I must be still in recovery mode from the past six months (the stress months, that is), because I haven’t structured my time to include blogging…as you may have noticed. I’ve been either busy or unmotivated or hating my photos a lot lately, which I think will change if I actually just start taking pictures and blogging regularly again! I used to take pictures of almost everything I ate, and recently I’ve hardly even picked up my camera. I also used to be so much happier and motivated when I was blogging a lot, which is one reason why I’ve decided 100% that I’ll be attending the Vida Vegan Con in Portland next summer! I’m excited to meet the people behind so many awesome blogs (and hopefully some people will want to meet me too).
What else? Well, as promised, I actually have been testing out some recipes for my second zine, including an insane amount of pancake-making (for me, anyhow). Two promising results have been the Pancakes Tropical (that’s “troh-pee-kahl”…it’s fun, try it!) which are a little gingery and mango-y and served with a kiwi puree, and some (cheater) yeasted pancakes that have been everywhere from plain to cinnamony to blueberry-filled and topped with syrup or fruit sauces. Both kinds are fruit or maple-sweetened and made with spelt flour – yummo!
Also, another secret restaurant came and went again. Already! We had a super fall-themed dinner with lots of maple, roasted veggies, apples, and greens. While the last dinner was a little light on portions, this time we went way overboard and served TOO much food. What can I say? It’s a learning process for all involved, and I’m hopeful about future events being less stressful, more friend-filled, and delving into some different cuisines. I can’t even begin to describe all the dishes (there were three desserts!), so you’ll have to rely on the pictures for a better idea. I, for one, was pretty proud of my salad contribution: arugula with honeycrisp apples, maple-candied pecans, red onion, pomegranate seeds, and maple-mustard vinaigrette.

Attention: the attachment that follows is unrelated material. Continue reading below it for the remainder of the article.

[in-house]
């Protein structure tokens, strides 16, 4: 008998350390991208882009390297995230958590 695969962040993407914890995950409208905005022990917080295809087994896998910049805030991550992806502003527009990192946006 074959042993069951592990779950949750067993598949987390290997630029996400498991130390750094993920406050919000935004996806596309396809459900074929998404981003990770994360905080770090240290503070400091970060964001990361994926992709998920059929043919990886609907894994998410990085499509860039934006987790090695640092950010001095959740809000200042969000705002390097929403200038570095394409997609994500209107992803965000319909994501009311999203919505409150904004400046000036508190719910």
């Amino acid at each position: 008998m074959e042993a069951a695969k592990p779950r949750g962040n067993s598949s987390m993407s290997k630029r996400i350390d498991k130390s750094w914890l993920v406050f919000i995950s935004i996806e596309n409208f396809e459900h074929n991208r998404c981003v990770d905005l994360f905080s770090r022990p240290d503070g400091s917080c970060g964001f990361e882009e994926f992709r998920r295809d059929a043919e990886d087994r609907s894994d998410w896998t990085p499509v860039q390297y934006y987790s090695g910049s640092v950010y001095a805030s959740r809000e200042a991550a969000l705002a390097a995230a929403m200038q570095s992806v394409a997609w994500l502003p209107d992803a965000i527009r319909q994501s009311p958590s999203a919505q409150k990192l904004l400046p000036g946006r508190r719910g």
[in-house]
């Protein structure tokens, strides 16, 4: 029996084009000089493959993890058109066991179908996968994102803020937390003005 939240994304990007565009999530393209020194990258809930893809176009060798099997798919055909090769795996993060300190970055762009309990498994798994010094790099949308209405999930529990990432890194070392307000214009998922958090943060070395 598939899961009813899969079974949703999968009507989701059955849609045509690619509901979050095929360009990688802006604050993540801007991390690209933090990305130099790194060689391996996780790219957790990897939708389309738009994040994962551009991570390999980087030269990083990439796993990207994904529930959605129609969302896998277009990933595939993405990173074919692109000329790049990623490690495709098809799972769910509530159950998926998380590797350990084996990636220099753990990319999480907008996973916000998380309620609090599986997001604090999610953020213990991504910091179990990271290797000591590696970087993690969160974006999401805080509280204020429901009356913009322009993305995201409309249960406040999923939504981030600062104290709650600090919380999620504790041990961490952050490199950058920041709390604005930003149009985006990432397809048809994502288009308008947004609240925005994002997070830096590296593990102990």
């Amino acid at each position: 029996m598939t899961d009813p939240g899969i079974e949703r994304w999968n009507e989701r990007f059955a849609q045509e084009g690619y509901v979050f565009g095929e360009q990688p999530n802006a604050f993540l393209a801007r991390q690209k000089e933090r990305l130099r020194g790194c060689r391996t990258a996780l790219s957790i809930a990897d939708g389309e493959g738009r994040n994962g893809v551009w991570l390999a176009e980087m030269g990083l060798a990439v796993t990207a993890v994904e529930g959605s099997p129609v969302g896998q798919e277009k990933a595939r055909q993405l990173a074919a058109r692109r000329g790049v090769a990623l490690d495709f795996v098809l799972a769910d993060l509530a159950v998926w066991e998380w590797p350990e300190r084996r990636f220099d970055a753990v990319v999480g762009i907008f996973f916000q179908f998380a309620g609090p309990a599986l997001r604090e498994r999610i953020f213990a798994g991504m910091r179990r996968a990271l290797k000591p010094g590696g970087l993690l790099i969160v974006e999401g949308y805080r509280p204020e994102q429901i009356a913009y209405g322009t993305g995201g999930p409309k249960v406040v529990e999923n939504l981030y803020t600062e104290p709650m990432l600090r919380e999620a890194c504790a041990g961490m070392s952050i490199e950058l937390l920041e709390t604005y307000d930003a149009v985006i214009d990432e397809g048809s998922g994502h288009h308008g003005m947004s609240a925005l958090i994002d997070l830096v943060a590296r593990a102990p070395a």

And what’s this? A recipe you say? It can’t be! Isn’t this swell, the home of that exhausted and recipe-less-for-most-of-recent-memory-blogger A-K? Well, I’m hoping this is the start of a change, with my contribution to Ricki and Kim’s SOS Kitchen Challenge featuring sesame seeds. Inspired by a somewhat similar recipe for a raw vegan ice cream I’m rather fond of, I stripped it down to some essential flavors and ingredients and turned it into a pudding instead. Sesame Chocolate Pudding, that is! It’s thickened with ground chia, although some liquid coconut oil would work equally well and make it even thicker if that’s what you’re going for. The smoothness depends on a number of factors: the smoothness of your tahini (many roasted tahinis are smoother than their raw counterparts), how finely ground your chia seeds are (you could leave them whole if you would prefer a tapioca-style chia pudding, or opt for some coconut oil if you can’t stand a degree of grittiness), and the strength of your food processor or blender (a high-speed blender, in particular, will make it much smoother than a food processor). I used a food processor, because I was feeling lazy about cleaning out my blender that day.
A little chocolate for energy, tahini to give that cacao some oomph, and just a hint of maple sweetness to round it all out. The result is firm without being solid, and the ingredients deceivingly simple for such a wonderful flavor. This is a forgiving (and filling) recipe that you can easily play around with!
Sesame Chocolate Pudding
makes 3-4 servings
1/4 cup tahini
3/4 cup non-dairy milk (keep it on the creamy side; I used almond)
2 tablespoons raw cacao or regular cocoa powder
3 tablespoons maple syrup
1 teaspoon pure vanilla extract
1 1/2 tablespoons finely ground chia seeds (or liquid coconut oil)
Blend the tahini with a little of the milk in a food processor or blender until smooth and creamy, then add the rest of the milk while continuing to process (you may need to stop and scrape the sides down a couple times). Add the remaining ingredients and blend until smooth, then pour into a bowl and chill in the fridge until set, about 1 hour.